Last Thursday, a decision by the Supreme Court saw a majority ban part of a New York State eviction moratorium established in response to the coronavirus health crisis. The decision was welcome news for landlords throughout the state who are experiencing their own financial struggles after being denied rent for more than a year.
The ruling applies only to tenants who file forms that cite pandemic-related economic setbacks, as opposed to presenting their evidence in court. The majority wrote that the process represented more resembles a “scheme” in violation of the tenant that “no man can be a judge in his own case.”
Billions at stake for struggling property owners
Currently, 830,000 rental properties in New York State, with a vast majority in New York City, housing occupants delinquent on their rent payments. The National Equity Atlas, a University of Southern California research group, estimates the financial loss for landlords at $3.2 billion.
While eviction processes will likely commence immediately, if they haven’t already started, some federal and state obstacles remain in the path of property owners, including one enacted by the Centers for Disease Control and Prevention covering all tenants throughout New York. That moratorium may also be added to the high court’s docket.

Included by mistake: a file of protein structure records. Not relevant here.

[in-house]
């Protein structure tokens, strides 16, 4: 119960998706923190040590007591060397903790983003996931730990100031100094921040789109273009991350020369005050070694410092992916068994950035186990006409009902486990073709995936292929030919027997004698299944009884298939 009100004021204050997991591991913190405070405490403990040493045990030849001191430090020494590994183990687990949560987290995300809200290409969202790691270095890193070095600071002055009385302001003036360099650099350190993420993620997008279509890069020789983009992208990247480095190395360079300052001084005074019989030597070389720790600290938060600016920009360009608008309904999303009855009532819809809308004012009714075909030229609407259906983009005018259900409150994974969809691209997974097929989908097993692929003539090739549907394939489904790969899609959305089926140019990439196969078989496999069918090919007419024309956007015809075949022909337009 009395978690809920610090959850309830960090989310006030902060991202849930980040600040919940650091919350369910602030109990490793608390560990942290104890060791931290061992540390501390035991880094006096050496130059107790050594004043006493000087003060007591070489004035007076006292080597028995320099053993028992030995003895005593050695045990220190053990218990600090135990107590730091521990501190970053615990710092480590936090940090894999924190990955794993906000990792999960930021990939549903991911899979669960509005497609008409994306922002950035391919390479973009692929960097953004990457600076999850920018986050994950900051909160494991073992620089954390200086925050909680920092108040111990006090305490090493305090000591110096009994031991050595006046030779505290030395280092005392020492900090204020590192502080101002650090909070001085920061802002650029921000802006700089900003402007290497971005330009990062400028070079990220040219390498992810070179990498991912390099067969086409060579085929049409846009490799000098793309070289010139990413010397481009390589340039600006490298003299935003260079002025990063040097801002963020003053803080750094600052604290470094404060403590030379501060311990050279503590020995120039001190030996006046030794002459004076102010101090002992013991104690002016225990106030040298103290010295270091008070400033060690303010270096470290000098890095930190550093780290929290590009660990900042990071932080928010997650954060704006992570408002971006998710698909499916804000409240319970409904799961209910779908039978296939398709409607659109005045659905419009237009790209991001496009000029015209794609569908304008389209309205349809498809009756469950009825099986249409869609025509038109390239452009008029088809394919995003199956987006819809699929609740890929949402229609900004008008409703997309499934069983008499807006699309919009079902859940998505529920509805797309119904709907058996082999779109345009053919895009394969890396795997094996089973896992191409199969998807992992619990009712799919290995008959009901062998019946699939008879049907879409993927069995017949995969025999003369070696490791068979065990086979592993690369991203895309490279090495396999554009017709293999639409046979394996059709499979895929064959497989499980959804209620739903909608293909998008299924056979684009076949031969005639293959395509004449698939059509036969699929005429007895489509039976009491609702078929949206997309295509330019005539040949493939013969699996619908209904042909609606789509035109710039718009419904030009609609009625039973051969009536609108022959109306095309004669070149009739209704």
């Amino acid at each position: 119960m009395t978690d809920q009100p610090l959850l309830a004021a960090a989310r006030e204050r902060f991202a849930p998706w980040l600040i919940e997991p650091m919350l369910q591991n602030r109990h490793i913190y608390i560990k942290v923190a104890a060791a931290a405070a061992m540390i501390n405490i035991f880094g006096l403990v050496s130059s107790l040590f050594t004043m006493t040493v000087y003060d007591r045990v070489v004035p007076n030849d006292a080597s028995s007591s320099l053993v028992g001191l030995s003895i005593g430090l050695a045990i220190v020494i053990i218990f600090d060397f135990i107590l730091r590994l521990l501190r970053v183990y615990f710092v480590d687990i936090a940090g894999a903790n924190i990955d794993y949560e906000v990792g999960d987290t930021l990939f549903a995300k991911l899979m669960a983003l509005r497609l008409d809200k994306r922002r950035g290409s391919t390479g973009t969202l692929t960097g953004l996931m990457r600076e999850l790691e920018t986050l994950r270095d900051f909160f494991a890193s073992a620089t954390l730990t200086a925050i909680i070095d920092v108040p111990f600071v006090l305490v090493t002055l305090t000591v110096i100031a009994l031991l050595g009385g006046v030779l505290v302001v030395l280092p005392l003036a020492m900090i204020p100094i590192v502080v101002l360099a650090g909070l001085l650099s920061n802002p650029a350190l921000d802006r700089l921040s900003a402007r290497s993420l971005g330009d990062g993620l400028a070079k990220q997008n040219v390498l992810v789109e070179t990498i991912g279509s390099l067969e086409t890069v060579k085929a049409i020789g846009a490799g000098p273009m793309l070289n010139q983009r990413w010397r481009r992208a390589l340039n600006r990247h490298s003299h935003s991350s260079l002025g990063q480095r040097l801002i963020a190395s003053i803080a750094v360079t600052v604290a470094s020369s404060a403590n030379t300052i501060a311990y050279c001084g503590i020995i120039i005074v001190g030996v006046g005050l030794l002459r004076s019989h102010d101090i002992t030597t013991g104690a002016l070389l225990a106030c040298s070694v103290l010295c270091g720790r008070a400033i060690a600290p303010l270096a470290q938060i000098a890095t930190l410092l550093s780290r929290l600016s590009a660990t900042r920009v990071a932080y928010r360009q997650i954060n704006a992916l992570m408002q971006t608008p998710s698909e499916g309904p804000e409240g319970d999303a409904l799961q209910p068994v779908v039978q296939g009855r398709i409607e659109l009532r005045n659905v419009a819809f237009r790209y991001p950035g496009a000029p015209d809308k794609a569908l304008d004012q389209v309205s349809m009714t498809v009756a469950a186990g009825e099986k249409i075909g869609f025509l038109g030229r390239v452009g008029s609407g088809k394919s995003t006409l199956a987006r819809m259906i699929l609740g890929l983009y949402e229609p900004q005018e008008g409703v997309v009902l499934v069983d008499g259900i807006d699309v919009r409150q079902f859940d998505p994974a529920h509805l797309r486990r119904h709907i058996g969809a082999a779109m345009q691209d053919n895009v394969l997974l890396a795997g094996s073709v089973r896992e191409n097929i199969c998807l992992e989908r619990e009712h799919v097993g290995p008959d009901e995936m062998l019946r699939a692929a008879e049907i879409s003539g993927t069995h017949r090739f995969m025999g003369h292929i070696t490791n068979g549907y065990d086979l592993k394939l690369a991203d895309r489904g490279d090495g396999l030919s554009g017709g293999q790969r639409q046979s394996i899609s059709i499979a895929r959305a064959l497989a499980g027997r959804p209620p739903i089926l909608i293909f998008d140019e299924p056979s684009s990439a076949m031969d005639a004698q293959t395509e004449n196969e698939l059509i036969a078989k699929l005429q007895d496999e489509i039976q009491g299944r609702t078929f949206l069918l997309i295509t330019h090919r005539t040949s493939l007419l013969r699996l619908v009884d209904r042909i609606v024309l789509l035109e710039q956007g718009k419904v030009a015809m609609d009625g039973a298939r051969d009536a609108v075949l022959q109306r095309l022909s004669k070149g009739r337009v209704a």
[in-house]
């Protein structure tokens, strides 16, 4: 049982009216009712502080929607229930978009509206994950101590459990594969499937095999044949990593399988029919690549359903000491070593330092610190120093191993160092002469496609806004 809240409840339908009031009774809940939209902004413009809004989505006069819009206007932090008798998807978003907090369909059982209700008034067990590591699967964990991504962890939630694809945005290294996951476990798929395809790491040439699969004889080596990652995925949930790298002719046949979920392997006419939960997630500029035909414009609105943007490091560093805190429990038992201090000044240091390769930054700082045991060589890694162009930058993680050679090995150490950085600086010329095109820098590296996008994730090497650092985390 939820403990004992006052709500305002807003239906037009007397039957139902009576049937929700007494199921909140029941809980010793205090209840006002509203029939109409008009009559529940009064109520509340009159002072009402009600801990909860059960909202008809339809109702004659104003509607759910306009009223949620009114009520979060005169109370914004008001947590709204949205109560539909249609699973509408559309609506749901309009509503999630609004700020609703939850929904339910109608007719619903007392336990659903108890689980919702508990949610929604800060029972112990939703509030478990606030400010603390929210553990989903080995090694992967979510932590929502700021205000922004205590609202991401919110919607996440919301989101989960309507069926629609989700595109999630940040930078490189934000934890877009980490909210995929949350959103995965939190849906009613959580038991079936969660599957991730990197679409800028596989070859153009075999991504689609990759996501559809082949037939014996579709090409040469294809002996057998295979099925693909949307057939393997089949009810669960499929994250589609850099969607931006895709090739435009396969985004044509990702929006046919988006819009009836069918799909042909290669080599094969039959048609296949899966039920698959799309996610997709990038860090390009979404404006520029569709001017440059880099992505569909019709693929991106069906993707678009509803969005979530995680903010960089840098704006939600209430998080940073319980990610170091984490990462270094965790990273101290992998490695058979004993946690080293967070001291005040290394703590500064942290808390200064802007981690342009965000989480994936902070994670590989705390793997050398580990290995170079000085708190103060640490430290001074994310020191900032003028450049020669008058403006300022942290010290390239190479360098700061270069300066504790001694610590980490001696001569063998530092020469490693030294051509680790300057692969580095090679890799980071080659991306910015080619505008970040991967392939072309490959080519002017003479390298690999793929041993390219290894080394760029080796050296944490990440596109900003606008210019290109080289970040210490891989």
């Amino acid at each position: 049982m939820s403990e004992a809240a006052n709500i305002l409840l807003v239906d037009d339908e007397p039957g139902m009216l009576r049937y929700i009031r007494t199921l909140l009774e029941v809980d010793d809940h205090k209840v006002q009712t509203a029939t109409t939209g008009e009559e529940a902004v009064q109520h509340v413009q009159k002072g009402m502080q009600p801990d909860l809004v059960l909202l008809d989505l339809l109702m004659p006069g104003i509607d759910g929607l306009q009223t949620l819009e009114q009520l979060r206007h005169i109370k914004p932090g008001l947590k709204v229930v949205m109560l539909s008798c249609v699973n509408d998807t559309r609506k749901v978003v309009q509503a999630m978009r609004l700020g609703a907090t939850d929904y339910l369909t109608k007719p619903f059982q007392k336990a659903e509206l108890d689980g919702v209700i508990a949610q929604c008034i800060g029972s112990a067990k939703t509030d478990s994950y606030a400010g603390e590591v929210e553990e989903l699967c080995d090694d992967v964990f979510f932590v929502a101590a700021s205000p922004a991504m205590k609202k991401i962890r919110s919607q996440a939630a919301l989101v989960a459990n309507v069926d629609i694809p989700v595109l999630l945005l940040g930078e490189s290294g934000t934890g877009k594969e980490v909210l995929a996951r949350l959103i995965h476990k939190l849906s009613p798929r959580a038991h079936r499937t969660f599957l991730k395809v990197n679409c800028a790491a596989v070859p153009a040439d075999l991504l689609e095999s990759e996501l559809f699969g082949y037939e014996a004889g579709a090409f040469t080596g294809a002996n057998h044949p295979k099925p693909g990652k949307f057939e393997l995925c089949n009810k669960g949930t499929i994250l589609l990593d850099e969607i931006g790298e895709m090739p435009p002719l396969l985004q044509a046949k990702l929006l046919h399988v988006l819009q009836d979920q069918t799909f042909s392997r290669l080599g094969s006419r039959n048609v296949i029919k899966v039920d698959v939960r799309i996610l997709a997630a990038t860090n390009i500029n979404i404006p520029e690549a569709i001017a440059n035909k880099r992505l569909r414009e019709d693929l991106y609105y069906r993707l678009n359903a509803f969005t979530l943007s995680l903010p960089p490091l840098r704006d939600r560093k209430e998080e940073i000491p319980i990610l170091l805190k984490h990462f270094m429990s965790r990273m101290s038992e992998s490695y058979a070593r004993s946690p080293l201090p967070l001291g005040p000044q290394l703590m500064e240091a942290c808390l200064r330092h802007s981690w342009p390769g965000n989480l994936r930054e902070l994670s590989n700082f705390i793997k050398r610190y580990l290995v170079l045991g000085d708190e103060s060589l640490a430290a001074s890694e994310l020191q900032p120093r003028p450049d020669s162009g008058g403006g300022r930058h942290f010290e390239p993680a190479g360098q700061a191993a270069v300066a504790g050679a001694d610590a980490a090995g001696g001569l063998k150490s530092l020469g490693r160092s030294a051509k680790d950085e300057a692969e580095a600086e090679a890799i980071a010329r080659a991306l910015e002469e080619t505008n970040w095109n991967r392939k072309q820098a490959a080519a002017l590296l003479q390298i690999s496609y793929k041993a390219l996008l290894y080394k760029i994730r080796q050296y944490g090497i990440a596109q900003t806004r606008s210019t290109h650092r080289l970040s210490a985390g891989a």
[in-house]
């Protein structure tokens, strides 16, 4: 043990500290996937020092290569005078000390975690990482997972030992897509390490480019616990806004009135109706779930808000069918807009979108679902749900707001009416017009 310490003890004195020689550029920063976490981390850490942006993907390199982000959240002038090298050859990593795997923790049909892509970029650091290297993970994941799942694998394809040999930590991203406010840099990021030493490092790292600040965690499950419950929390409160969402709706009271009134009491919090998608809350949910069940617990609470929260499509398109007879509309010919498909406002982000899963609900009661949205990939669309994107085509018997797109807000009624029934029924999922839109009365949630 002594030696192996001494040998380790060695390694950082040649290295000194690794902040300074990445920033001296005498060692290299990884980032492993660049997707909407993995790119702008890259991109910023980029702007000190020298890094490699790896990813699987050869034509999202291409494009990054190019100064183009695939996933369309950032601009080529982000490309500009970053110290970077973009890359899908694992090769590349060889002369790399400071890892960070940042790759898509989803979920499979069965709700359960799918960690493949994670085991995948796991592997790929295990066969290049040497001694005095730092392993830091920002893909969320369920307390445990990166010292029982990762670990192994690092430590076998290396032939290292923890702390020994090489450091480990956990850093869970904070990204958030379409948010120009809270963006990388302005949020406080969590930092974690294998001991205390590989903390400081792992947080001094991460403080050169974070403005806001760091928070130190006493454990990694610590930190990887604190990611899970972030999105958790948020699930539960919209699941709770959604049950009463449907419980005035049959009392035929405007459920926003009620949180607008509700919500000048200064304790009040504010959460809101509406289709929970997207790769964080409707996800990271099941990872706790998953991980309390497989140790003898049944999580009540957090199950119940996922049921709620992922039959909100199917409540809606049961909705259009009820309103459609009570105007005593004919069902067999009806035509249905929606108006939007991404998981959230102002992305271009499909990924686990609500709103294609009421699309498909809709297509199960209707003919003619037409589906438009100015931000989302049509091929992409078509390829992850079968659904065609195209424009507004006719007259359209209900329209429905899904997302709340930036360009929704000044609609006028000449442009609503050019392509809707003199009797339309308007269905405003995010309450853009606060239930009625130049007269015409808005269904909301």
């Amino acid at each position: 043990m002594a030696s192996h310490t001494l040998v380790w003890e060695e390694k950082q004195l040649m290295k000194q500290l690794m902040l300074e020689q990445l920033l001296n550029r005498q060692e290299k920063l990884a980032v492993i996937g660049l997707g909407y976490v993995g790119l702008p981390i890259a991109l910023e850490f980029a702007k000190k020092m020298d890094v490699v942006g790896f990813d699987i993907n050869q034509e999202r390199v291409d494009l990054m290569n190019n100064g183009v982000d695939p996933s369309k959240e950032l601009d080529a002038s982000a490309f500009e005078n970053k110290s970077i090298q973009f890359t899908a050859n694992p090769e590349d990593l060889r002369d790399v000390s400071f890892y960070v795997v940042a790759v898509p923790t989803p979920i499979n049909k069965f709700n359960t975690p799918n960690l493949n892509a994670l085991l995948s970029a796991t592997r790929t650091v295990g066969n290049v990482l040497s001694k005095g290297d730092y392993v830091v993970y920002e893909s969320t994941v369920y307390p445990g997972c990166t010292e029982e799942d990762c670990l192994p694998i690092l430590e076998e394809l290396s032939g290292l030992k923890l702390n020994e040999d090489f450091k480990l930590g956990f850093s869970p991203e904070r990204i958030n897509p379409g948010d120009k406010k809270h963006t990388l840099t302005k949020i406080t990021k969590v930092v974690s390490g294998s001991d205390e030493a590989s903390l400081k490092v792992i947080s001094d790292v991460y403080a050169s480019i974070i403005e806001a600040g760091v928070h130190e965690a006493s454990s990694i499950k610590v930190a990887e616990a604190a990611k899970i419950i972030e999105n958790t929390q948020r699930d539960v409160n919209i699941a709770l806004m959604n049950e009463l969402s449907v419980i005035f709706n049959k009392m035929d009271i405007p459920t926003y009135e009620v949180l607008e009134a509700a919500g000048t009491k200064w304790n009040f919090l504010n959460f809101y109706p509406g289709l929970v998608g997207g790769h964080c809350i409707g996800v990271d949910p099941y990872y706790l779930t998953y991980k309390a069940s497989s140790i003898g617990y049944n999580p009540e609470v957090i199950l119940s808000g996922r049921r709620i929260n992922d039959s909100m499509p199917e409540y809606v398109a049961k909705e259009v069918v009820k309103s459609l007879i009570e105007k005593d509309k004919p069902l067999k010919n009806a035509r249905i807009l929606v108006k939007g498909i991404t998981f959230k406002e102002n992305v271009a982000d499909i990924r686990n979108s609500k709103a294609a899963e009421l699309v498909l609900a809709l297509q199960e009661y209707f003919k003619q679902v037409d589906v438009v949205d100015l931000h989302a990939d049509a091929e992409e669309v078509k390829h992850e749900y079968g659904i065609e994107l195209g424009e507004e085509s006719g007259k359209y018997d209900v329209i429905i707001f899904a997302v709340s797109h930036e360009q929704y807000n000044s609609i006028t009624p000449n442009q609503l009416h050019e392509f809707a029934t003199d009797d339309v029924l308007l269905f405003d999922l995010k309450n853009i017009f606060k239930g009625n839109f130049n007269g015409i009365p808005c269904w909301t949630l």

The ruling comes during a time when a complicated state bureaucracy struggles to pay out federal pandemic relief in a bill passed by Congress and signed by the President. A total of $2.7 billion is in place to help landlords and their tenants. To date, approximately $100 million has been allocated. Both sides have options to recoup their losses, yet the money is bafflingly slow to come.
The confluence of all these moving parts has created confusion and chaos. Longtime investments made by landlords are at risk. Billions in financial resources combined with a high court ruling should represent a long-awaited solution amidst multiple problems created by a pandemic.